Second, financial planners working in financial services make $70,000.

Next, the investment services industry median salary is $84,000.

Finally, the banking and wealth management industries tie at a median income of $90,000.

The industry CFPs work in plays a significant role in how much they earn.

Hence, when choosing this career path, it’s essential to consider the employer and determine which industry will be the perfect fit.

CFP Salary by Employer type

As we’ve discussed, certified financial planners work in different industries.

In these industries, there are different employers, each employing financial professionals in different capacities.

According to Payscale.com, CFPs working with big companies earn between $50,000 and $103,846.

According to the website, certified financial planners working for Charles Schwab earn an average of $103,846.

J.J.B. Hilliard, which is also a top payer, the average CFP salary is $90,000.

According to Indeed, the top employers in the industry include Fidelity Investments Group, The Vanguard Group, and the MassMutual Financial Group.

They pay an average of $73,000, $65,496, and $96,133, respectively.

The lowest paying companies include the Lincoln Financial Group paying an average of $50,000, and Pinnacle Wealth Planning Services, Inc, with an average salary of $63,000.

Glassdoor also has a comprehensive overview of several employers and their average salaries.

Professionals with CFP designation at LPL Financial earn between $57,000-$85,000.

Facet Wealth’s salary ranges between $103,000 and $111,000.

Fidelity Investments CFPs’ compensation ranges between $70,000-$76,000.

And Square Financial pays between $147,000-$161,000.

But these are not the only factors that affect a CFP’s salary.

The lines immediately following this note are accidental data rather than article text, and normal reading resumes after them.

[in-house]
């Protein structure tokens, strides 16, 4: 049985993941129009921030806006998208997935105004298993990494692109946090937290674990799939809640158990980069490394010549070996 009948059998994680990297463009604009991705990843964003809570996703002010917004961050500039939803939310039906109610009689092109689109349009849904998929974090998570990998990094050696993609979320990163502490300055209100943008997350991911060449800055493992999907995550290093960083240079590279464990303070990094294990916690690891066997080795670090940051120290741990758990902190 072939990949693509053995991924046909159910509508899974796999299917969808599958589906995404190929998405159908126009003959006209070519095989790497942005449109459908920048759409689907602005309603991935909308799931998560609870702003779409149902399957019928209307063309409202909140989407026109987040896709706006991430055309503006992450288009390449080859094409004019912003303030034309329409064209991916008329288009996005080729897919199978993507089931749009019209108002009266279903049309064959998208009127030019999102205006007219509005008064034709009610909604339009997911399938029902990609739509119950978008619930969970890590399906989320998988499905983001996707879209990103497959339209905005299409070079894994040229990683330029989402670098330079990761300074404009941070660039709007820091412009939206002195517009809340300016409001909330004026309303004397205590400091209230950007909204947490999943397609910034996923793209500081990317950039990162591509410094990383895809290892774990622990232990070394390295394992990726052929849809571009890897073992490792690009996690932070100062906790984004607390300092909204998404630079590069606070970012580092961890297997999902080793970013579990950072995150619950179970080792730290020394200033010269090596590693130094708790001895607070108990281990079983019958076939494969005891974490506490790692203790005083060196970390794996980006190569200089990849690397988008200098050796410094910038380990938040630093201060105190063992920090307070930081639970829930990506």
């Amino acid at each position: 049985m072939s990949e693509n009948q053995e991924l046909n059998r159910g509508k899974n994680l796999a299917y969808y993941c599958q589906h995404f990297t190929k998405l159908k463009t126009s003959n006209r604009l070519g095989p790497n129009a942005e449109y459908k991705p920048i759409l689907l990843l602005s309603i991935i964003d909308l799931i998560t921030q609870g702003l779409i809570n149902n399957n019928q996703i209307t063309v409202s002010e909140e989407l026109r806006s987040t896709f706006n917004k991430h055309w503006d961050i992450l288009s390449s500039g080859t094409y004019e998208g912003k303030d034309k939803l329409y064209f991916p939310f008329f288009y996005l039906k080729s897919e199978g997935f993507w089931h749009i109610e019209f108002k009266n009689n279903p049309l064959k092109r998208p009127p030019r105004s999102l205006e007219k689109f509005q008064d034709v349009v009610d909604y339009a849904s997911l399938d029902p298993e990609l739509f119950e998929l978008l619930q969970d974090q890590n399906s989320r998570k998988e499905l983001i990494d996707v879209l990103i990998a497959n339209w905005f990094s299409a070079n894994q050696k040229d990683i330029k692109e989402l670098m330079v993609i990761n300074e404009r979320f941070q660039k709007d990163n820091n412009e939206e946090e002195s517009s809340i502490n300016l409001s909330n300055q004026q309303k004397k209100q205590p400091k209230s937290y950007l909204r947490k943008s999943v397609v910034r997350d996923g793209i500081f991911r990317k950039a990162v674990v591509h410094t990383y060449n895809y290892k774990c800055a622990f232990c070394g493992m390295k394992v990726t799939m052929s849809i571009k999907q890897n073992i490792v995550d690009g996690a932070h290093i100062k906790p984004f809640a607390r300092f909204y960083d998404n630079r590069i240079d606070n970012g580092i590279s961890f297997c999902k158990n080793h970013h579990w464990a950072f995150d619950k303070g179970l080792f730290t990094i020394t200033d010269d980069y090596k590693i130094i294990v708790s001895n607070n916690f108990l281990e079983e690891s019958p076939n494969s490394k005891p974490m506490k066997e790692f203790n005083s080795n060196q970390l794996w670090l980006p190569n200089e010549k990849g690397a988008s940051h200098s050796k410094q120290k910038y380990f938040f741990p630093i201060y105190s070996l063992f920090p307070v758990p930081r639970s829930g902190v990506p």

Next, we look at how education plays a critical role in determining the salary of CFPs.

CFP Salary by Education

The CFP board outlines several education requirements that one must meet to earn the CFP certification.

Additionally, one must meet the exam, experience, and ethnic requirements.

Financial professionals who meet all the requirements and earn the certification can increase their earnings by14%-33%.

When earning the CFP certification, many financial professionals have a bachelor’s degree or are acquiring one.

As they progress in their career, these professionals pursue masters in specialized fields, such as financial analysis.

CFPs with master’s degrees earn an average of $101,000 per year.

This academic qualification boosts one’s resume and gives one an edge in the competitive market.

Some employers require their financial planning professionals to have the CFP certification and a graduate degree to advance in leadership or managerial positions.

CFP Salary by Location

How much a certified financial planner makes depends significantly on their location.

The payment per state varies.

There are regions with a high cost of living, and therefore personal financial planners’ income in those regions tends to be higher.

Freeway, Los Angeles, California

In contrast, low-income areas tend to have a low demand for financial services.

Hence, CFPs earn equally low.

Let’s look at the highest and lowest-paying cities for personal financial advisers, including certified financial planners.

Highest Paying States for CFP

According to the Bureau of Labor Statistics, the top-paying cities include Newyork, California, Connecticut, the District of Columbia, Maine, Rhode Island, New Jersey, Florida, and North Carolina.

Financial professionals offering financial services in Newyork take home an average of $166,100.